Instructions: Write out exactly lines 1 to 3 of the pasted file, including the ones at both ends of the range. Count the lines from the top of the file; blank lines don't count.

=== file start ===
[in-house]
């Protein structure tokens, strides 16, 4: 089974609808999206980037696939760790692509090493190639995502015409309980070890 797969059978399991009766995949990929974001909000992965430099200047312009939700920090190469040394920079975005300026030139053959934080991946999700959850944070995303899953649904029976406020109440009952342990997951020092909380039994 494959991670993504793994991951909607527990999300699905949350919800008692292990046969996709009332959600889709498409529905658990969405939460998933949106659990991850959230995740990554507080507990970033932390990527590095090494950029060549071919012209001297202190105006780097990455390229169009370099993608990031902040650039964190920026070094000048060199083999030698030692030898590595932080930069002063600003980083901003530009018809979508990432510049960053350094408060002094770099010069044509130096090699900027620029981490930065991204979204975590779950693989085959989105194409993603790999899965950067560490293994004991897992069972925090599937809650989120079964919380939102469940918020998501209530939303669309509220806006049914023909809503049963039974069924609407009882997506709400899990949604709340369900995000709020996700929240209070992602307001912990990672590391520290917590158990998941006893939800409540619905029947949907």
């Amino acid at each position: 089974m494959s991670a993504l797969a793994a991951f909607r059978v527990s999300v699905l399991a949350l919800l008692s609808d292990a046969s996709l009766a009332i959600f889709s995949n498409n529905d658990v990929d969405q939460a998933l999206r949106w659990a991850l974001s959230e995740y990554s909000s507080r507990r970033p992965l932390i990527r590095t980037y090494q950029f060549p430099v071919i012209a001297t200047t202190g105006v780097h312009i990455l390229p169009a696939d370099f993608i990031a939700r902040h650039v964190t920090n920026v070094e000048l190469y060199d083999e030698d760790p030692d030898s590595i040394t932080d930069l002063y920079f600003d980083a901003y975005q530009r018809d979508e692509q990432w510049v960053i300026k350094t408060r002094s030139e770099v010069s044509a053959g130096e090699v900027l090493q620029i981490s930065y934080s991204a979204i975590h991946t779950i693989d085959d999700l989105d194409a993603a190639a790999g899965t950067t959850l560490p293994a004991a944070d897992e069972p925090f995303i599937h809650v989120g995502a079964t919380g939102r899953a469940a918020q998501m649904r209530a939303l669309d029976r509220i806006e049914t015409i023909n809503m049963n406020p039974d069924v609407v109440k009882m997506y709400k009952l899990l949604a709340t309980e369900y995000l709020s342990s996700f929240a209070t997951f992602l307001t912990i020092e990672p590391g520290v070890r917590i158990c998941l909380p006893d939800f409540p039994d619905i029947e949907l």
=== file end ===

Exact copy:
[in-house]
């Protein structure tokens, strides 16, 4: 089974609808999206980037696939760790692509090493190639995502015409309980070890 797969059978399991009766995949990929974001909000992965430099200047312009939700920090190469040394920079975005300026030139053959934080991946999700959850944070995303899953649904029976406020109440009952342990997951020092909380039994 494959991670993504793994991951909607527990999300699905949350919800008692292990046969996709009332959600889709498409529905658990969405939460998933949106659990991850959230995740990554507080507990970033932390990527590095090494950029060549071919012209001297202190105006780097990455390229169009370099993608990031902040650039964190920026070094000048060199083999030698030692030898590595932080930069002063600003980083901003530009018809979508990432510049960053350094408060002094770099010069044509130096090699900027620029981490930065991204979204975590779950693989085959989105194409993603790999899965950067560490293994004991897992069972925090599937809650989120079964919380939102469940918020998501209530939303669309509220806006049914023909809503049963039974069924609407009882997506709400899990949604709340369900995000709020996700929240209070992602307001912990990672590391520290917590158990998941006893939800409540619905029947949907």
């Amino acid at each position: 089974m494959s991670a993504l797969a793994a991951f909607r059978v527990s999300v699905l399991a949350l919800l008692s609808d292990a046969s996709l009766a009332i959600f889709s995949n498409n529905d658990v990929d969405q939460a998933l999206r949106w659990a991850l974001s959230e995740y990554s909000s507080r507990r970033p992965l932390i990527r590095t980037y090494q950029f060549p430099v071919i012209a001297t200047t202190g105006v780097h312009i990455l390229p169009a696939d370099f993608i990031a939700r902040h650039v964190t920090n920026v070094e000048l190469y060199d083999e030698d760790p030692d030898s590595i040394t932080d930069l002063y920079f600003d980083a901003y975005q530009r018809d979508e692509q990432w510049v960053i300026k350094t408060r002094s030139e770099v010069s044509a053959g130096e090699v900027l090493q620029i981490s930065y934080s991204a979204i975590h991946t779950i693989d085959d999700l989105d194409a993603a190639a790999g899965t950067t959850l560490p293994a004991a944070d897992e069972p925090f995303i599937h809650v989120g995502a079964t919380g939102r899953a469940a918020q998501m649904r209530a939303l669309d029976r509220i806006e049914t015409i023909n809503m049963n406020p039974d069924v609407v109440k009882m997506y709400k009952l899990l949604a709340t309980e369900y995000l709020s342990s996700f929240a209070t997951f992602l307001t912990i020092e990672p590391g520290v070890r917590i158990c998941l909380p006893d939800f409540p039994d619905i029947e949907l």